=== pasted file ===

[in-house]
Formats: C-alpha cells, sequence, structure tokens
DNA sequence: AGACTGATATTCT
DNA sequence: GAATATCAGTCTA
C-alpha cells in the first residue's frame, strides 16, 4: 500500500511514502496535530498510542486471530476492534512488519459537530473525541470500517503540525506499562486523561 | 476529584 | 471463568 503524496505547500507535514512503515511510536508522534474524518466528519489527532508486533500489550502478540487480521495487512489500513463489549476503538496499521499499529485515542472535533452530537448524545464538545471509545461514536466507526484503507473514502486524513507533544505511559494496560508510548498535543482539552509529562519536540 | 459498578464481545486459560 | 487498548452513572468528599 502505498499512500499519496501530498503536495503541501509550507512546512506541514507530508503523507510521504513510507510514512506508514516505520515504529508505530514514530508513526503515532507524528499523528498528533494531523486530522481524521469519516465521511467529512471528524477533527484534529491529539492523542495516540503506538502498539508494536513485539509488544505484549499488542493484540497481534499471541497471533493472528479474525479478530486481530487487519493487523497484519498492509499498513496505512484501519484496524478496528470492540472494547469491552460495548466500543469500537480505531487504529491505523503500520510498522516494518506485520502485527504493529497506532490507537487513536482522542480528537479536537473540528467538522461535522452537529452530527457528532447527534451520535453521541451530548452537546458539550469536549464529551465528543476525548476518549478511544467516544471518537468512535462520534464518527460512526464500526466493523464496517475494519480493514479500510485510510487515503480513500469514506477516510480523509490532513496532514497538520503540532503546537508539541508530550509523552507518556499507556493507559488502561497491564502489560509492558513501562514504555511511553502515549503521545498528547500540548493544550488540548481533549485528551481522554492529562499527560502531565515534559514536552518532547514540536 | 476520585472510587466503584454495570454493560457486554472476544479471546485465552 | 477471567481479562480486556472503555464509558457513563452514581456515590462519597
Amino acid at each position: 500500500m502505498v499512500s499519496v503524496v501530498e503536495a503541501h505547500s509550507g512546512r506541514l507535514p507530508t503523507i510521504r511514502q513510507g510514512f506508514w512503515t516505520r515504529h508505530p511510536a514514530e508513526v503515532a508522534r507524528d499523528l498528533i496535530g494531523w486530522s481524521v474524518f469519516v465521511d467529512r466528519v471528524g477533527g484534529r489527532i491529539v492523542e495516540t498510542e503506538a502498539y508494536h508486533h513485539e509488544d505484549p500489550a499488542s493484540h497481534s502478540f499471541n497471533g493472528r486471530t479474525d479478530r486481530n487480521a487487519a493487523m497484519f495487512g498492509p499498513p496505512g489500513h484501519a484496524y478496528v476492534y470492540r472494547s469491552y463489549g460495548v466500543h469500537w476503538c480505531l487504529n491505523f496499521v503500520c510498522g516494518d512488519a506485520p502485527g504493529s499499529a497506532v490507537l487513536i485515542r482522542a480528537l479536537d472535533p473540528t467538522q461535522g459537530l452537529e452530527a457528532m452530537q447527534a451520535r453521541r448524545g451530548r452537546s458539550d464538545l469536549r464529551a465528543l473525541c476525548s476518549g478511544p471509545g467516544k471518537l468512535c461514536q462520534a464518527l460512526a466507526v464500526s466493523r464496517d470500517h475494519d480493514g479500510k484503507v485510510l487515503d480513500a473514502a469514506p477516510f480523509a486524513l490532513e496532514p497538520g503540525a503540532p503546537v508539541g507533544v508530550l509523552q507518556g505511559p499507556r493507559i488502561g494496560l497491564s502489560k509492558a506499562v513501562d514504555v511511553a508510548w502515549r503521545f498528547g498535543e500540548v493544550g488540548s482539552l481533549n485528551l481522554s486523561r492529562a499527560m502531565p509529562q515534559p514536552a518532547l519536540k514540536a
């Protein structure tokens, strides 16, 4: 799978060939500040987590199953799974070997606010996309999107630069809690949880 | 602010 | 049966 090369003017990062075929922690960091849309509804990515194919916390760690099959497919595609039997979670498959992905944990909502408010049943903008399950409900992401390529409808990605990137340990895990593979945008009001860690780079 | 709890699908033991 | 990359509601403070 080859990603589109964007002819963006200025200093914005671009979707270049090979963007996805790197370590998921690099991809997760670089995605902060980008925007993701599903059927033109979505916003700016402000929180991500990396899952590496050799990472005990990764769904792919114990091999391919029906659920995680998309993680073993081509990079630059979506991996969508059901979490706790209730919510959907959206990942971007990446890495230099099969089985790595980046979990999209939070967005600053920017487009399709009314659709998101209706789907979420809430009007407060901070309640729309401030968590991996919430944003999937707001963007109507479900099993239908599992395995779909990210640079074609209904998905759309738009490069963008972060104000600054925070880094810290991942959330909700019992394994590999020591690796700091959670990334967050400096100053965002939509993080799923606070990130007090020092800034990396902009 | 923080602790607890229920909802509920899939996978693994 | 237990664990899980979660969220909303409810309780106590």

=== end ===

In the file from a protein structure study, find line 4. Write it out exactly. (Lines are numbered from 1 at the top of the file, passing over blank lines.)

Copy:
DNA sequence: GAATATCAGTCTA